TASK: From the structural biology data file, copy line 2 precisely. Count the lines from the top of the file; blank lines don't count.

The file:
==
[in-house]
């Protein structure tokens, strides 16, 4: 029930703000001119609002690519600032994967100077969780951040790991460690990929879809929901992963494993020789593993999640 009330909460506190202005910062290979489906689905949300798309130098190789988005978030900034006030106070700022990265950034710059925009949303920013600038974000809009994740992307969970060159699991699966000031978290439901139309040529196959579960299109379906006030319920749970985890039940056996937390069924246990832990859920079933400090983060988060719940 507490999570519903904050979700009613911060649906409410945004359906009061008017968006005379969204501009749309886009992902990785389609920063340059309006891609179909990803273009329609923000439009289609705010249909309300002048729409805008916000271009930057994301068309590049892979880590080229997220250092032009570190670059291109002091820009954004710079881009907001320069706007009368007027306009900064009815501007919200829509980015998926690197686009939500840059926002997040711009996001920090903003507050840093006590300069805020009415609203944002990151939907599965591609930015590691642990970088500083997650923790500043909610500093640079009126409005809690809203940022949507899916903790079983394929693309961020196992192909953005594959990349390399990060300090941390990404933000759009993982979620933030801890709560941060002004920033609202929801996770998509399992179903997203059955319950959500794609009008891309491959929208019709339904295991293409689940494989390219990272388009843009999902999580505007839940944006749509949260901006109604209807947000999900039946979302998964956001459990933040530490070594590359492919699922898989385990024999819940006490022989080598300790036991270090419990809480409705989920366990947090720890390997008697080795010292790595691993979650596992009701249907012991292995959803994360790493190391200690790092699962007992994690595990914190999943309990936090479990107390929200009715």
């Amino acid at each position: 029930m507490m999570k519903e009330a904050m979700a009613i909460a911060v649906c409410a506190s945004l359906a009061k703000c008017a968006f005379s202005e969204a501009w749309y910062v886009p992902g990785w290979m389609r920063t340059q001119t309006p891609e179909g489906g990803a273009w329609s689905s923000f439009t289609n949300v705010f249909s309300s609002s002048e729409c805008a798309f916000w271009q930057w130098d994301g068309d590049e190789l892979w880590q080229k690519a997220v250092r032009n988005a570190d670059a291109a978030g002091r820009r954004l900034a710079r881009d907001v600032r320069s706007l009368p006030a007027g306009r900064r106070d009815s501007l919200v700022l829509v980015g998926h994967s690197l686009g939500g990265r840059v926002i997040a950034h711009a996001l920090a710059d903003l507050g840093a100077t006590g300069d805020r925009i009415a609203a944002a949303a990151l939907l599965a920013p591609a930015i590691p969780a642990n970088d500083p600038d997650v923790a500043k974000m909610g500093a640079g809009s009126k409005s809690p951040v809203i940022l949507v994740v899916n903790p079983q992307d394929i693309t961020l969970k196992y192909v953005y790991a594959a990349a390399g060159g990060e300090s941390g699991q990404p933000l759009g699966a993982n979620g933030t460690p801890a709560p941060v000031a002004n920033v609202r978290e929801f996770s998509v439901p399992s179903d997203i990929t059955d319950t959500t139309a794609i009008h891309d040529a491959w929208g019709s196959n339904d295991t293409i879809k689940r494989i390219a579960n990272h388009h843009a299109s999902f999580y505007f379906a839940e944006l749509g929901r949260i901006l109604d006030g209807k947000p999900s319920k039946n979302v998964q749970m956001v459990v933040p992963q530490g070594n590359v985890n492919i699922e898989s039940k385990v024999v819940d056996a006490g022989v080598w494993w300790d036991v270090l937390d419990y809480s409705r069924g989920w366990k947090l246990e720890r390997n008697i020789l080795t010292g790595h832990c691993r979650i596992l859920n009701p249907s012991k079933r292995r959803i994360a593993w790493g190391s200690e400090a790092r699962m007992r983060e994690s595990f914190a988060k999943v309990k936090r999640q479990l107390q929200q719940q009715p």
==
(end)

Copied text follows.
């Protein structure tokens, strides 16, 4: 029930703000001119609002690519600032994967100077969780951040790991460690990929879809929901992963494993020789593993999640 009330909460506190202005910062290979489906689905949300798309130098190789988005978030900034006030106070700022990265950034710059925009949303920013600038974000809009994740992307969970060159699991699966000031978290439901139309040529196959579960299109379906006030319920749970985890039940056996937390069924246990832990859920079933400090983060988060719940 507490999570519903904050979700009613911060649906409410945004359906009061008017968006005379969204501009749309886009992902990785389609920063340059309006891609179909990803273009329609923000439009289609705010249909309300002048729409805008916000271009930057994301068309590049892979880590080229997220250092032009570190670059291109002091820009954004710079881009907001320069706007009368007027306009900064009815501007919200829509980015998926690197686009939500840059926002997040711009996001920090903003507050840093006590300069805020009415609203944002990151939907599965591609930015590691642990970088500083997650923790500043909610500093640079009126409005809690809203940022949507899916903790079983394929693309961020196992192909953005594959990349390399990060300090941390990404933000759009993982979620933030801890709560941060002004920033609202929801996770998509399992179903997203059955319950959500794609009008891309491959929208019709339904295991293409689940494989390219990272388009843009999902999580505007839940944006749509949260901006109604209807947000999900039946979302998964956001459990933040530490070594590359492919699922898989385990024999819940006490022989080598300790036991270090419990809480409705989920366990947090720890390997008697080795010292790595691993979650596992009701249907012991292995959803994360790493190391200690790092699962007992994690595990914190999943309990936090479990107390929200009715």